This is so sad, but it's the new reality in the USA. Less discussed, but also problematic is the increase in early puberty in boys.The research as to causes is ongoing, but increasingly our exposure to chemicals, especially endocrine disruptors is suspected to be a cause. What to do? Once again: try to reduce exposure to plastics (ha!) by buying and storing food in glass containers, and do not microwave food in plastic containers. Avoid fragrances or perfumed products. From Newsweek:
At age 6, Rebecca’s body began to develop in ways that seemed unusual. Her mother, Ellen, had noticed a change in Rebecca’s breast area...But there was also the hair that had begun to appear under her daughter’s arms. When a test showed Rebecca’s bone age to be 10½, a pediatric endocrinologist diagnosed “precocious puberty.” While the exact cause is unknown, this endocrine disorder is triggered by the early release of hormones in the brain, a circumstance that hurls a child into sexual maturation years before the usual age.
This sudden sexual development in a child so young can be unnerving to parents. “My daughter is 7 years and 10 months old. She started having body odor at 5 and breast buds at 6,” one mother wrote recently in a group chat about the condition. She wrote, too, of her daughter’s “roller-coaster emotions,” a common complaint from parents observing massive mood swings, PMS-like symptoms and other “teen emotions” in daughters just beginning the first grade—and in some cases even younger. The condition affects individuals in different ways. ”...Unlike Rebecca, many precocious kids lose their interest in Disney and little-girl things and begin to act, well, the age of their bodies.
In girls, puberty is commonly defined as breast development, growth of pubic hair and menarche, the beginning of the menstrual cycle. At the turn of the 20th century, the average age for an American girl to get her period was 16 to 17. Today, that number has plummeted to less than 13, according to data from the National Health and Nutrition Examination Survey. The trend has been attributed to the epidemic of overweight children and a greater exposure to pollution, which does bad things to developing bodies and accelerates the timing of a girl’s first menstruation.
Environmental toxins also cause many girls to develop breasts at an earlier age than in the past. Compared with 20 years ago, American girls today begin developing breasts anywhere from one month to four months earlier, a significant difference. At the same time, the number of girls who begin to develop early is increasing. “Just a generation ago, less than five percent of girls started puberty before the age of 8; today that percentage has more than doubled,” note Dr. Louise Greenspan and Dr. Julianna Deardorff in The New Puberty: How to Navigate Early Development in Today’s Girls.
Among the toxins causing this trend, the biggest offenders are plastic compounds, in particular phthalates, man-made chemicals found all over the place: in plastic food and beverage containers, carpeting, shampoos, insect repellents, vinyl flooring, shower curtains, plastic toys and in the steering wheels and dashboards of most cars. Our bodies cannot metabolize phthalates, which interfere with the endocrine system—the body’s system of glands and hormones—and harm fat cells. Indirectly, phthalates may cause weight gain and so influence the timing of puberty.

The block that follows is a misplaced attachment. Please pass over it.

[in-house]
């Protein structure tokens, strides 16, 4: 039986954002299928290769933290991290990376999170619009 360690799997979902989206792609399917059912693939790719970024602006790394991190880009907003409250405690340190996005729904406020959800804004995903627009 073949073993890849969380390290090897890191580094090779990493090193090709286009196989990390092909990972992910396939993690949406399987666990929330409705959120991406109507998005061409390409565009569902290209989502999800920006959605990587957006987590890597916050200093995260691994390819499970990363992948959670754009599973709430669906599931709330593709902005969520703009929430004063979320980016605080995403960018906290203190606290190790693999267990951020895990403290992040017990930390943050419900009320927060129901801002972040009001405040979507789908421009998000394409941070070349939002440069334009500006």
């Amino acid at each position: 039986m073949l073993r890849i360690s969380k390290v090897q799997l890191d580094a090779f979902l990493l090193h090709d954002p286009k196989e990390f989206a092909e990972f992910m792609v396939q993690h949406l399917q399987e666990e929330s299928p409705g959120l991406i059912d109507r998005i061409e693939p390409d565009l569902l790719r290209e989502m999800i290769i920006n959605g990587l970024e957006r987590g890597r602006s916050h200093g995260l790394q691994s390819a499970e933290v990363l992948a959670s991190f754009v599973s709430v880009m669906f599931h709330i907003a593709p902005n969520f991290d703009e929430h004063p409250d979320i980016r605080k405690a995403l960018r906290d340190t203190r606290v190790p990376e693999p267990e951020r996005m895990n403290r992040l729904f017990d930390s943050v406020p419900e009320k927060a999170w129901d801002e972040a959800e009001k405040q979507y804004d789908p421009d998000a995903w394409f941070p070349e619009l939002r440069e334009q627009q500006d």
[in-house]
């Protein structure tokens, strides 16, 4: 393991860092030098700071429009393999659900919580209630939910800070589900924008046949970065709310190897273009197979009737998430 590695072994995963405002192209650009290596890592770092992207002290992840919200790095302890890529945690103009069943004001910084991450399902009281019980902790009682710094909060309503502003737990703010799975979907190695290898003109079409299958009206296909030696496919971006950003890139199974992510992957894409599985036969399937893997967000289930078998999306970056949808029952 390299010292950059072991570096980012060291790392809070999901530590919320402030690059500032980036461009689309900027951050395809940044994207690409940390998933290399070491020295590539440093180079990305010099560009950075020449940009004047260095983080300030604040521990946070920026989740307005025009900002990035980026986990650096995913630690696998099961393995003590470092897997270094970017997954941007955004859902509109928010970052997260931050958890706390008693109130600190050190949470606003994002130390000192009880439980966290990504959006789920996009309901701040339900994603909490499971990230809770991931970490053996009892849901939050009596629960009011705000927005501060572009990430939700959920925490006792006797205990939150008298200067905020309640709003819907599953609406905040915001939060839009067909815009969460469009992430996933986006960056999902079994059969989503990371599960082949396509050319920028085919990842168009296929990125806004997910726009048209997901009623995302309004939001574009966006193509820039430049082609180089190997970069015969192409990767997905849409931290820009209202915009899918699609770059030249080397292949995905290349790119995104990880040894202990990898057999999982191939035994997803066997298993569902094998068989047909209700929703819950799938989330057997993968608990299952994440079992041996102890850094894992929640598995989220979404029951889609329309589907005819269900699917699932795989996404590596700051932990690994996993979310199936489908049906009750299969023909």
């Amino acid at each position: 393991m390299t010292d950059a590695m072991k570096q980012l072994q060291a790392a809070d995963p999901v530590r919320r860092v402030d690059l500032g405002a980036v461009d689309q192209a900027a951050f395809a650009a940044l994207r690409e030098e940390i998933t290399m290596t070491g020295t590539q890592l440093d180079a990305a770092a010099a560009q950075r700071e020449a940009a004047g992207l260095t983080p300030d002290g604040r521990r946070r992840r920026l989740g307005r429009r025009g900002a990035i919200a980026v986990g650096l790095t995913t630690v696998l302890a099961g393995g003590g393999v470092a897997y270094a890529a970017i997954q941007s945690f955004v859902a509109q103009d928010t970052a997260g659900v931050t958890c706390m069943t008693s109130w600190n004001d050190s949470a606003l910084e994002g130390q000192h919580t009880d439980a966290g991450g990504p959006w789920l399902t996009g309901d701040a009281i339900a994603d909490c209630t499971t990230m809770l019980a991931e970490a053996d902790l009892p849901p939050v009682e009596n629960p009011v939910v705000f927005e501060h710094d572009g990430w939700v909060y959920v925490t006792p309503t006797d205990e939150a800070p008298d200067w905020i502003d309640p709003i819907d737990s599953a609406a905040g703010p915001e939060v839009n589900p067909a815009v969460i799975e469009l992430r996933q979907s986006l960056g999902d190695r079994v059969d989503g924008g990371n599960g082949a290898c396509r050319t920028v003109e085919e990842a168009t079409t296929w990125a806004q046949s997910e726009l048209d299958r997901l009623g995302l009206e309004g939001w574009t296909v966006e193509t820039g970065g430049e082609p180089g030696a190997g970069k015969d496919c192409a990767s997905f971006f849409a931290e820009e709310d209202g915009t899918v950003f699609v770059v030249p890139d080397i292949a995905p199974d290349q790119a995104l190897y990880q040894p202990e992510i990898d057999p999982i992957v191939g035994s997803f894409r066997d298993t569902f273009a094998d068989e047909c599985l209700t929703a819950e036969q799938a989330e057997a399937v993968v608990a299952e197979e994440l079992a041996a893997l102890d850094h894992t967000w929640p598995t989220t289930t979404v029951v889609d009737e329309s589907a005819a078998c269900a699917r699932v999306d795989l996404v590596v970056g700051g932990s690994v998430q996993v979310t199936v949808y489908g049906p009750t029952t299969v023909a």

Our children are living in a “sea of chemicals,” says Dr. Marcia E. Herman-Giddens, a professor of public health at the University of North Carolina. She argues that children are speeding into puberty before they’re ready, and that this early maturation is both the symptom of bodily damage that has already occurred and the probable cause of health consequences they may expect in the future.
Along with higher rates of depression, younger girls who enter puberty earlier than their peers are more prone to obesity and drug abuse...Meanwhile, no matter how physically developed a girl is, her psychosocial maturation remains anchored to her chronological age.
“Puberty is considered one of those windows of susceptibility,” says Biro, when the body is especially sensitive to the negative health impact of social and environmental stressors. In particular, the actively maturing breast tissue of a girl, unlike the breast tissue of a full-grown woman, is more vulnerable to damaging environmental pollutants.
Today’s girl is both starting puberty earlier and going through it more slowly, according to Biro, which means a girl remains in this high-risk state for a longer amount of time. In an article he co-authored with Deardorff and others, Biro found up to a 30 percent increased risk for breast cancer when a woman experiences her first period at a younger age. And “for each year that age of menarche was delayed, the risk of premenopausal breast cancer was reduced by 9 percent, and risk of postmenopausal breast cancer was reduced by 4 percent.”
Early breast development also opens the door to reproductive tract cancers, says Herman-Giddens, since “if you’re starting to develop breasts, your body is making estrogen.” Estrogen, especially when combined with stress hormones, is a known cancer-causing agent. Having had an earlier start to puberty, an early-maturing girl produces more estrogen over the years and so elevates her lifetime risk of reproductive cancers.
There is a medical solution for patients who, like 6-year-old Rebecca, are diagnosed with precocious puberty. Hormone treatments can essentially halt the process of sexual maturation. Then, at an appropriate age, the drugs are withdrawn and puberty plays out.Some girls diagnosed with precocious puberty have no choice but to medicate in order to prevent serious bone and growth problems.